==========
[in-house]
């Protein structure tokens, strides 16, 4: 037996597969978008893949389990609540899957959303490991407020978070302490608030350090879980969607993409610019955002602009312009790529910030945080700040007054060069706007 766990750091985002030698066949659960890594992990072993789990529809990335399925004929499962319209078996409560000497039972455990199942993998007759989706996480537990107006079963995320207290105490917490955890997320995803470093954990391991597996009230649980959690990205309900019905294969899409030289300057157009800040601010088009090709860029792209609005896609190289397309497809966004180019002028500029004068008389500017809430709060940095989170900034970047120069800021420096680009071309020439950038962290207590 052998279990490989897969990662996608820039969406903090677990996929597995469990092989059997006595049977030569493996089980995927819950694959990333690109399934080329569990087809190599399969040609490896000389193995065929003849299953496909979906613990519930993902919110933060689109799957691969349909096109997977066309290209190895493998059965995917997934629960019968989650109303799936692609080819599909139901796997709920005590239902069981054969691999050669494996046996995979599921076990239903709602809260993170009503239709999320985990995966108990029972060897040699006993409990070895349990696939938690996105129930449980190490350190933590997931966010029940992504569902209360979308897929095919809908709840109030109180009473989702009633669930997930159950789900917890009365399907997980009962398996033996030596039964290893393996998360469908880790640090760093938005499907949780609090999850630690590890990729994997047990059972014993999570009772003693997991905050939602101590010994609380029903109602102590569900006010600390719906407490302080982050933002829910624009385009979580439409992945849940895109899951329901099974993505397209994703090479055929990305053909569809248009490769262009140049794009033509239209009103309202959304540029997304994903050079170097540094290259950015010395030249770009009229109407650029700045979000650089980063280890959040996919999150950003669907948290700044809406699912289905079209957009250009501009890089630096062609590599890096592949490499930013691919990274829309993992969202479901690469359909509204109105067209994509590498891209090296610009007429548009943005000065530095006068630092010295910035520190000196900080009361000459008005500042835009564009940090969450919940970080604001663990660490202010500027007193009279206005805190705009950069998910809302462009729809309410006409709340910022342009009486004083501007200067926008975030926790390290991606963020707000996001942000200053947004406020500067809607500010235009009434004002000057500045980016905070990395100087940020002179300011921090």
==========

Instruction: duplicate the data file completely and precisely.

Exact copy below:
[in-house]
């Protein structure tokens, strides 16, 4: 037996597969978008893949389990609540899957959303490991407020978070302490608030350090879980969607993409610019955002602009312009790529910030945080700040007054060069706007 766990750091985002030698066949659960890594992990072993789990529809990335399925004929499962319209078996409560000497039972455990199942993998007759989706996480537990107006079963995320207290105490917490955890997320995803470093954990391991597996009230649980959690990205309900019905294969899409030289300057157009800040601010088009090709860029792209609005896609190289397309497809966004180019002028500029004068008389500017809430709060940095989170900034970047120069800021420096680009071309020439950038962290207590 052998279990490989897969990662996608820039969406903090677990996929597995469990092989059997006595049977030569493996089980995927819950694959990333690109399934080329569990087809190599399969040609490896000389193995065929003849299953496909979906613990519930993902919110933060689109799957691969349909096109997977066309290209190895493998059965995917997934629960019968989650109303799936692609080819599909139901796997709920005590239902069981054969691999050669494996046996995979599921076990239903709602809260993170009503239709999320985990995966108990029972060897040699006993409990070895349990696939938690996105129930449980190490350190933590997931966010029940992504569902209360979308897929095919809908709840109030109180009473989702009633669930997930159950789900917890009365399907997980009962398996033996030596039964290893393996998360469908880790640090760093938005499907949780609090999850630690590890990729994997047990059972014993999570009772003693997991905050939602101590010994609380029903109602102590569900006010600390719906407490302080982050933002829910624009385009979580439409992945849940895109899951329901099974993505397209994703090479055929990305053909569809248009490769262009140049794009033509239209009103309202959304540029997304994903050079170097540094290259950015010395030249770009009229109407650029700045979000650089980063280890959040996919999150950003669907948290700044809406699912289905079209957009250009501009890089630096062609590599890096592949490499930013691919990274829309993992969202479901690469359909509204109105067209994509590498891209090296610009007429548009943005000065530095006068630092010295910035520190000196900080009361000459008005500042835009564009940090969450919940970080604001663990660490202010500027007193009279206005805190705009950069998910809302462009729809309410006409709340910022342009009486004083501007200067926008975030926790390290991606963020707000996001942000200053947004406020500067809607500010235009009434004002000057500045980016905070990395100087940020002179300011921090």